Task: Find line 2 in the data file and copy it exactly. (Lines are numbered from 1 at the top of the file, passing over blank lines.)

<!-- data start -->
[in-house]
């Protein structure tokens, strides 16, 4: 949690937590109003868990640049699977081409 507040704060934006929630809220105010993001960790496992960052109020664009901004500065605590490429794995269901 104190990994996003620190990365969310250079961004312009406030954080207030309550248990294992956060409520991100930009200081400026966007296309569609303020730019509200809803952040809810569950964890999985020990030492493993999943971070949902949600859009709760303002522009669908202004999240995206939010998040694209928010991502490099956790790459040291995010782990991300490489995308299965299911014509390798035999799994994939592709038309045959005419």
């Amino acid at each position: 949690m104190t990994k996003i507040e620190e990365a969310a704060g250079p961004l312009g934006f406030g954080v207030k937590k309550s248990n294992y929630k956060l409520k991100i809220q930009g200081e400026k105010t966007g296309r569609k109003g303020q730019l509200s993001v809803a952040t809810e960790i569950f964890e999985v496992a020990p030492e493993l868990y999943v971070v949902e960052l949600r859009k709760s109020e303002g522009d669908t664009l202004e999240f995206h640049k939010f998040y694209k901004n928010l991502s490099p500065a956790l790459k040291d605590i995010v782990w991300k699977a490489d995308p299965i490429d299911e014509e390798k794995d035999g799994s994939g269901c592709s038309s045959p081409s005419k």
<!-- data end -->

């Protein structure tokens, strides 16, 4: 949690937590109003868990640049699977081409 507040704060934006929630809220105010993001960790496992960052109020664009901004500065605590490429794995269901 104190990994996003620190990365969310250079961004312009406030954080207030309550248990294992956060409520991100930009200081400026966007296309569609303020730019509200809803952040809810569950964890999985020990030492493993999943971070949902949600859009709760303002522009669908202004999240995206939010998040694209928010991502490099956790790459040291995010782990991300490489995308299965299911014509390798035999799994994939592709038309045959005419």